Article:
New findings reveal that all eight species of pangolin, the world’s only scaly mammal, are now threatened with extinction. According to the latest update of The IUCN Red List of Threatened Species, the pangolin is literally being eaten out of existence.
More than one million individuals are estimated to have been poached from the wild over the past decade, which makes pangolins the most illegally traded mammal in the world, warns the IUCN Species Survival Commission (SSC) Pangolin Specialist Group.
Despite a commercial trade ban for wild-caught pangolins in Asia, the illegal trade is thriving. Consumers are willing to pay increasingly high prices for their meat, which is being served as a luxury food across many countries in Asia. In traditional Chinese medicine, pangolin scales are also believed to treat a wide variety of conditions including psoriasis and poor circulation.
The illegal trade in pangolin species has reached an epic scale, with the Chinese and Sunda pangolins now classified as Critically Endangered. As the populations of the four Asian pangolin species plummet, traders are now turning to Africa to meet the growing demand.
“All eight pangolin species are now listed as threatened with extinction, largely because they are being illegally traded to China and Vietnam,” says Professor Jonathan Baillie, Co-Chair of the IUCN SSC Pangolin Specialist Group and Conservation Programmes Director at the Zoological Society of London (ZSL).
The IUCN SSC Pangolin Specialist Group is today launching a new conservation action plan which lays out the steps that need to be taken to clamp down on the illegal trade and secure the future of pangolins in Asia and Africa.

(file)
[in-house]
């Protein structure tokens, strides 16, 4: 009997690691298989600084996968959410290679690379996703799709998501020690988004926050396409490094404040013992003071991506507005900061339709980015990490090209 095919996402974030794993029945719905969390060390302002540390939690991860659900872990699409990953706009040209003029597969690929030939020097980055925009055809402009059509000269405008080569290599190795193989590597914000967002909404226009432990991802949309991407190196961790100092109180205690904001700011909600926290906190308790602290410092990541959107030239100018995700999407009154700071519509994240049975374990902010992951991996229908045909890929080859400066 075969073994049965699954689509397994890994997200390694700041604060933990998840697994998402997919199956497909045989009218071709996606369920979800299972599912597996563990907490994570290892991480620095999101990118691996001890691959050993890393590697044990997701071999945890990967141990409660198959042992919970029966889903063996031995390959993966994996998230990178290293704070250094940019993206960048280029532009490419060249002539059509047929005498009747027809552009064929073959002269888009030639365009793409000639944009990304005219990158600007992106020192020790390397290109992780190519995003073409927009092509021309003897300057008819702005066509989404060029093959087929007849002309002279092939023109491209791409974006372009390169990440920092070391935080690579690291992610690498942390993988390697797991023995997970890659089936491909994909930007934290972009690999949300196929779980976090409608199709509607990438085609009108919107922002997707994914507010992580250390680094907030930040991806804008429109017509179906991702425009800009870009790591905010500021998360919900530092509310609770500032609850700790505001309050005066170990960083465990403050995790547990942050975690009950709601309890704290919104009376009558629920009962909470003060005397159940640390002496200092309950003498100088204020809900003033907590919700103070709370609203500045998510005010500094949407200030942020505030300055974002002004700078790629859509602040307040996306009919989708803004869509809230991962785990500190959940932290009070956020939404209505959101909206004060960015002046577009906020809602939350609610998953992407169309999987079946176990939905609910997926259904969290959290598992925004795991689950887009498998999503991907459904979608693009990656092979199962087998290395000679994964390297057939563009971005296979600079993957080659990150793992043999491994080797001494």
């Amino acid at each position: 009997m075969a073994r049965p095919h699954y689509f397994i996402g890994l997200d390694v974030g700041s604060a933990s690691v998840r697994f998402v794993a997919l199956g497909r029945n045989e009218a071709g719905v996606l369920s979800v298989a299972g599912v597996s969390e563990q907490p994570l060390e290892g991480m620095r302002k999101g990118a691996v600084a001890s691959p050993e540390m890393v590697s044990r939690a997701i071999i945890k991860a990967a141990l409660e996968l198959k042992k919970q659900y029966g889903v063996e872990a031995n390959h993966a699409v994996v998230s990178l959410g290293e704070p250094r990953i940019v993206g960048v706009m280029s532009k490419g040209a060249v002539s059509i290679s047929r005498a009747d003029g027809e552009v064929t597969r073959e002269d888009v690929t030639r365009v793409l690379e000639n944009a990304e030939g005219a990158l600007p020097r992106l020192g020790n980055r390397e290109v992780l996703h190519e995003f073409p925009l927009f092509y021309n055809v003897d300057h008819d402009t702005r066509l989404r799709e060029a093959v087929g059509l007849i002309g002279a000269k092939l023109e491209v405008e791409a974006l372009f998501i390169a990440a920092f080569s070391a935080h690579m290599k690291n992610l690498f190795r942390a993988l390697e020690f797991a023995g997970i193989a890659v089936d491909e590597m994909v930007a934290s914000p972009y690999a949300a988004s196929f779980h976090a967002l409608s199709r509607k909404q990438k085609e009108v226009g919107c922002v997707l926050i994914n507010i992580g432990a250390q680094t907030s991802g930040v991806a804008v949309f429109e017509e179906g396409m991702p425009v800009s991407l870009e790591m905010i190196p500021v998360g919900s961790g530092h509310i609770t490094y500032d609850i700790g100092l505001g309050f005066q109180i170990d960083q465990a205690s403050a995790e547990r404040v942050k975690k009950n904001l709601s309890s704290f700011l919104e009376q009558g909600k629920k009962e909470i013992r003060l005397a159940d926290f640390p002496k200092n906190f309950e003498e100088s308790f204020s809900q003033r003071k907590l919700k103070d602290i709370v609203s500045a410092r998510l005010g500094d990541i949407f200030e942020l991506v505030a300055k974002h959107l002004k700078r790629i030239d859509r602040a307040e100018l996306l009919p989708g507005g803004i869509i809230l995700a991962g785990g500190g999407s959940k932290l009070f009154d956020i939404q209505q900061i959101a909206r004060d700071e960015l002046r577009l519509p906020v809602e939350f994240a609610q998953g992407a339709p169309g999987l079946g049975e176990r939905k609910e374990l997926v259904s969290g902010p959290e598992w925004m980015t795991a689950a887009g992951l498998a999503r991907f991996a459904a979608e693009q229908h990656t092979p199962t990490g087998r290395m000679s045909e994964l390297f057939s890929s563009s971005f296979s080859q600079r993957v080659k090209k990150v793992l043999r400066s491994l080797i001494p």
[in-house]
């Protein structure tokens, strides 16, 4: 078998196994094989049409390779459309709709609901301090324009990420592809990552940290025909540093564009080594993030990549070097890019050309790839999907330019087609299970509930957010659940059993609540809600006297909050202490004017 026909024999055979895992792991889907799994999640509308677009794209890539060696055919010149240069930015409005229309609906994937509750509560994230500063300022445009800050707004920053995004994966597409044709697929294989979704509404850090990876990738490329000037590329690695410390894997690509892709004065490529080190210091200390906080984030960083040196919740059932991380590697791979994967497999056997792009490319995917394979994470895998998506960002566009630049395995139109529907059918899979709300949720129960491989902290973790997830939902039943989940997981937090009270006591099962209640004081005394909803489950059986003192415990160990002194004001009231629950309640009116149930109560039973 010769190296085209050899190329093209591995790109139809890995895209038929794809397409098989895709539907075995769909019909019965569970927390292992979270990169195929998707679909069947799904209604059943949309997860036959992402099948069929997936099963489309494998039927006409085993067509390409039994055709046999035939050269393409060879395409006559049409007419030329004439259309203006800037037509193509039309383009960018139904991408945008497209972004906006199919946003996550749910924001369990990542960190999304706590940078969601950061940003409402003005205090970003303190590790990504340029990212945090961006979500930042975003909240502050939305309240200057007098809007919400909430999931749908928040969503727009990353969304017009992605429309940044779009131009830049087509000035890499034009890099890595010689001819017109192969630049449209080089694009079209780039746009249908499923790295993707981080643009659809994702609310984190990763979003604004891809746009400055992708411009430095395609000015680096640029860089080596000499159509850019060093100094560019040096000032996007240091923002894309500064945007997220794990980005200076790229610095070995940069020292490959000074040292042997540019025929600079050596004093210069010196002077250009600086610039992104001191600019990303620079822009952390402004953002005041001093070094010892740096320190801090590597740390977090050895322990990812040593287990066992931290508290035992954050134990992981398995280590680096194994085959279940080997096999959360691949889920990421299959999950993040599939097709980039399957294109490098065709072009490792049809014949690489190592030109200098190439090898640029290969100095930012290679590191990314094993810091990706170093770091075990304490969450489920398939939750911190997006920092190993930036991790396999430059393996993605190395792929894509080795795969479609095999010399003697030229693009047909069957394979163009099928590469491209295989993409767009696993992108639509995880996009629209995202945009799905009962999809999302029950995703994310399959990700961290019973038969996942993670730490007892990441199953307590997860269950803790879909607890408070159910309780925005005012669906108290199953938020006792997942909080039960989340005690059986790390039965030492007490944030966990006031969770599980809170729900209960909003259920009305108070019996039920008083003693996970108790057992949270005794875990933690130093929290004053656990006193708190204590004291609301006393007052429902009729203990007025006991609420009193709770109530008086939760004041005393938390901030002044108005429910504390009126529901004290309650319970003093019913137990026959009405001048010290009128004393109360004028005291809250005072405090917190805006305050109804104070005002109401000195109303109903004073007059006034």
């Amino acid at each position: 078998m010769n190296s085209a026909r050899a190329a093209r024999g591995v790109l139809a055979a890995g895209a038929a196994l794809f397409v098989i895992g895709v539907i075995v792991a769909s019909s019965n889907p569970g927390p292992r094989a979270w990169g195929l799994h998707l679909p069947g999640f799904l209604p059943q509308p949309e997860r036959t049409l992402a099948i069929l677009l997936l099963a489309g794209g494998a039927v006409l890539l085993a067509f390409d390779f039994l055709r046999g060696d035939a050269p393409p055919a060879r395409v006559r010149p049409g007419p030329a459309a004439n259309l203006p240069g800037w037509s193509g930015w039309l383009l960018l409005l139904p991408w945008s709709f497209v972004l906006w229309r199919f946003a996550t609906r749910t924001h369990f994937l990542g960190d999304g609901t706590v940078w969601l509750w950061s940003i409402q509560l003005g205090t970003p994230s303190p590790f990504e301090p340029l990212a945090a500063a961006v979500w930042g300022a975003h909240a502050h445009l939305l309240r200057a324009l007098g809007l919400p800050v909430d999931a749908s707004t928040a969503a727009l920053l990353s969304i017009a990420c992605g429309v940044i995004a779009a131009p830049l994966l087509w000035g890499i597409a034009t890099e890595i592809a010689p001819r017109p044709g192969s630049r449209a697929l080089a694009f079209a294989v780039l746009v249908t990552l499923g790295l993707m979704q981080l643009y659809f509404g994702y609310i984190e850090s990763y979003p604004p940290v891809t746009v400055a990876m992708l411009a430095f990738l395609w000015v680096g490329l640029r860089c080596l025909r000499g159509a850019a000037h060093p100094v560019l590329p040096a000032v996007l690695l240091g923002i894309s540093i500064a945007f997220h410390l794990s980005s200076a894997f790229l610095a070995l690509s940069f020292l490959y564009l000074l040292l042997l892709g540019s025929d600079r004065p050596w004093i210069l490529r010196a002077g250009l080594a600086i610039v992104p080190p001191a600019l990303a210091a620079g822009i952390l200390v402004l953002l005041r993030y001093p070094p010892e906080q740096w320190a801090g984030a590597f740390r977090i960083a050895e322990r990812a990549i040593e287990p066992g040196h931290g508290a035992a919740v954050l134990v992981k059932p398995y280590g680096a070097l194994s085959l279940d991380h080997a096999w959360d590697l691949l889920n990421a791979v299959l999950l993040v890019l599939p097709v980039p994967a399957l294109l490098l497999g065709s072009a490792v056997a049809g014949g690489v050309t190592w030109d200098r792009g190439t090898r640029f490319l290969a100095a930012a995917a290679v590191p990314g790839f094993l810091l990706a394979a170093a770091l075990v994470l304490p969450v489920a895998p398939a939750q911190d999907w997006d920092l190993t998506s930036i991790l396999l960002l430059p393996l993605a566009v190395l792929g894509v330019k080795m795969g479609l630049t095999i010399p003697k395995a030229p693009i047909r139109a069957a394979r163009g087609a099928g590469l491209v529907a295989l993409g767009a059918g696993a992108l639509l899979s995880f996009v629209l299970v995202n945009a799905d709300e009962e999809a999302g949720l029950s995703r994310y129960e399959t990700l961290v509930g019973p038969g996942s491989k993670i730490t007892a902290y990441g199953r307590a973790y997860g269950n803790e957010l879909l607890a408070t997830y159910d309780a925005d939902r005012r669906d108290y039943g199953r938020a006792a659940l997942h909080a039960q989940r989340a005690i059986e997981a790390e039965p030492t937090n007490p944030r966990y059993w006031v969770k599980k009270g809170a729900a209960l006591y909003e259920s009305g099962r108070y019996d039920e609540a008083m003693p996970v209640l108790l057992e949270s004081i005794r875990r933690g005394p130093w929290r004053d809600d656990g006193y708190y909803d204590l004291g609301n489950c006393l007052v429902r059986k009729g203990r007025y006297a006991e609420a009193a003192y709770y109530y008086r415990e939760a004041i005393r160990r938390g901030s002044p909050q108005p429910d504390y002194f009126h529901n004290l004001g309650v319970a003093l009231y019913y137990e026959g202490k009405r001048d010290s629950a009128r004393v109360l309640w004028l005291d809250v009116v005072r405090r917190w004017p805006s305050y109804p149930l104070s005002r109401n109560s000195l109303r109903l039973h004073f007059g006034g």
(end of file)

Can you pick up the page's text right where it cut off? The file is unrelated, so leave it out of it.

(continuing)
Dan Challender, Co-Chair of the IUCN SSC Pangolin Specialist Group, says: “Our global strategy to halt the decline of the world’s pangolins needs to be urgently implemented.
“A vital first step is for the Chinese and Vietnamese governments to conduct an inventory of their pangolin scale stocks and make this publicly available to prove that wild-caught pangolins are no longer supplying the commercial trade.”
The new action plan ‘Scaling up pangolin conservation’ focuses on protecting pangolin strongholds in Asia and Africa, helping local communities move away from poaching, the strengthening of legislation, and most importantly, understanding and reducing consumer demand.
“The world cannot sit by idly as pangolins are driven to extinction,” says Paul Thomson, co-founder of Save Pangolins and Vice Chair of Communications for the IUCN-SSC Pangolin Specialist Group. “The new IUCN Red List updates and action plan are important in raising awareness about the severe threats facing these extraordinary animals. We commend enforcement agencies who are intercepting illegal shipments of pangolins, and we urge more support for pangolin conservation efforts on the ground.”
> Read more about pangolins at www.savepangolins.org
> More information on the action plan can be found at www.pangolinsg.org
> Watch the video accompanying the release of the action plan: http://vimeo.com/101980161
Species / Previous status / New status
Chinese pangolin (EN) (CR)
Sunda pangolin (EN) (CR)
Indian pangolin (NT) (EN)
Philippine pangolin (NT) (EN)
African White-bellied or Tree pangolin (NT) (VU)
Giant Ground pangolin (NT) (VU)
Temminck’s Ground pangolin (LC) (VU)
African Black-bellied or Long-tailed pangolin (LC) (VU)
EN = Endangered
CR = Critically Endangered
NT = Near Threatened
VU = Vulnerable
LC = Least Concern